Washington spring preview: What I saw, heard and learned at Huskies' spring finale
Young receivers (and Rome Odunze) shine, the defense holds its own and Michael Penix Jr. beats every reporter to the interview room.
SEATTLE — Washington’s star quarterback jogged ahead of everybody else, up the tunnel and into the old team assembly room, arriving at his postgame media interview … before any of the media.
This is life for Michael Penix Jr. now: he had to hurry off the field after the Huskies’ spring preview on Saturday because if he stopped to sign autographs first, he might never have made it out. So he made a beeline to his media appearance, sat patiently in front of the UW backdrop while reporters filtered in, then answered questions about why UW players are so willing to publicly discuss national championship aspirations in April.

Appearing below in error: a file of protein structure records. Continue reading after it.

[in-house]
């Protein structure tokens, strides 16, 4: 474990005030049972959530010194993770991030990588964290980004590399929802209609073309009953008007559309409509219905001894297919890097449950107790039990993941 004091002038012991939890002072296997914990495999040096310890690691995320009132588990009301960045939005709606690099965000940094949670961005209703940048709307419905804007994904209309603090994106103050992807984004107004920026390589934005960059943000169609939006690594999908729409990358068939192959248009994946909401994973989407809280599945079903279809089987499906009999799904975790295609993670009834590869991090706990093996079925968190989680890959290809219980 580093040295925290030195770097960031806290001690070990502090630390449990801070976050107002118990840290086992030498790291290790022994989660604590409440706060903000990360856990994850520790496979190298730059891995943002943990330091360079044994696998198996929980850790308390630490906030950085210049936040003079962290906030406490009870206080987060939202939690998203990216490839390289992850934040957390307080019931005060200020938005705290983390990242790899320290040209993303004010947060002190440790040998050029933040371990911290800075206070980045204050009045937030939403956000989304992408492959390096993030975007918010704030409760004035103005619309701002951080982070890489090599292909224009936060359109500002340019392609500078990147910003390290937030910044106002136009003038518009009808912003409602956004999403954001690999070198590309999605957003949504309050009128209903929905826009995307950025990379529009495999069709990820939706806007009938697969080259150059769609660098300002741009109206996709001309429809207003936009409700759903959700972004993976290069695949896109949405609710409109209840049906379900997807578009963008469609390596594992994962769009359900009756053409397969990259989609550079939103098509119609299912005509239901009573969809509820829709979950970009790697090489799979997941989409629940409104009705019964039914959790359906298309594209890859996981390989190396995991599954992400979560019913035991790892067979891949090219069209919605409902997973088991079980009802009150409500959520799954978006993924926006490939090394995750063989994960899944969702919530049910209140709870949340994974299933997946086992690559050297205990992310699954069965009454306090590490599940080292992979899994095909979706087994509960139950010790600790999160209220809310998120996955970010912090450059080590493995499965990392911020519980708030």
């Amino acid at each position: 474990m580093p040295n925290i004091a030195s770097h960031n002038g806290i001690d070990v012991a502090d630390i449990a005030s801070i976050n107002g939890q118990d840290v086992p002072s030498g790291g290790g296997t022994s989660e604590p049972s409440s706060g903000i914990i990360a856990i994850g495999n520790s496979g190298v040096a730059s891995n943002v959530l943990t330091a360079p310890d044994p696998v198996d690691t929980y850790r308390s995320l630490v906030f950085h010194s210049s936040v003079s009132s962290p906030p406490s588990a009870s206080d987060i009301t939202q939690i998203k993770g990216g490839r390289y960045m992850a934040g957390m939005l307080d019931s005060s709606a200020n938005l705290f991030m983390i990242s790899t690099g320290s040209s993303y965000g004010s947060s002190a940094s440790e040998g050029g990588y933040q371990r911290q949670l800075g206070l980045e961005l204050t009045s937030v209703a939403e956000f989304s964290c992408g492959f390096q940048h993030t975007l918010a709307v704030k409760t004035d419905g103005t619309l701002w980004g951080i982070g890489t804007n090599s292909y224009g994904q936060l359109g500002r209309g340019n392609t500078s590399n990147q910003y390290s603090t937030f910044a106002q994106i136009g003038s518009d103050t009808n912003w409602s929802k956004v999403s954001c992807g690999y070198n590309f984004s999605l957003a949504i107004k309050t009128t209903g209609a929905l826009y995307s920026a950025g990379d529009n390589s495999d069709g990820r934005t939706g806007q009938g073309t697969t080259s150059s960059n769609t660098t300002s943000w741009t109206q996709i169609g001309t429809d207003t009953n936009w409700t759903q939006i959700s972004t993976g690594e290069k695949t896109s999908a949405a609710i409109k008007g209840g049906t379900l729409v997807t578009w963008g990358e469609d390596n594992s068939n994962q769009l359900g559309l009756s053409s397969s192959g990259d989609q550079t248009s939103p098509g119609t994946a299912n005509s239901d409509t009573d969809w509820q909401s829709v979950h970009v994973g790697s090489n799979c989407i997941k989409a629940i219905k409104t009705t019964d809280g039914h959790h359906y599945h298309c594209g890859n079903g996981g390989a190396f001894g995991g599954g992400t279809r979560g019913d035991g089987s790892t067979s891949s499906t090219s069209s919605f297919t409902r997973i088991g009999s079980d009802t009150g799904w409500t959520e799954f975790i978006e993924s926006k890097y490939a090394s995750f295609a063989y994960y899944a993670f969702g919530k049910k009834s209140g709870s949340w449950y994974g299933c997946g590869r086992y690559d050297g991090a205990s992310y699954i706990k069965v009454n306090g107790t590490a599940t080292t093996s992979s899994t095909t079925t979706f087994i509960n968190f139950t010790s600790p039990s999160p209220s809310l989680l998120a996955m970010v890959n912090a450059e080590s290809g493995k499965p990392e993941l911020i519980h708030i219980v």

He’s had worse Saturdays.
If it matters at all, Washington’s offense eventually prevailed over its defense on Saturday at Husky Stadium, using a last-play touchdown pass from third-string quarterback Alex Johnson to walk-on receiver Owen Coutts to claim a 34-33 win. UW used a modified scoring system that awarded points to the defense for achievements such as three-and-outs, fourth-down stops, sacks and interceptions. There were two of the latter — one by Jaivion Green on a throw by Dylan Morris, another by Elijah Jackson off Penix — and the defense led 25-0 before Penix finally led the No. 1 offense on its first touchdown drive.
There was nothing on the line except ego, linebacker Edefuan Ulofoshio said — that, and not being taunted by receivers coach JaMarcus Shephard — and the atmosphere matched the stakes. There certainly were more people in attendance than at last year’s spring preview — a couple thousand? A few thousand? — but this was very much a practice and a scrimmage, just the way coach Kalen DeBoer wanted it.
Here’s what I saw, heard and thought after Washington’s final two hours of spring football in 2023.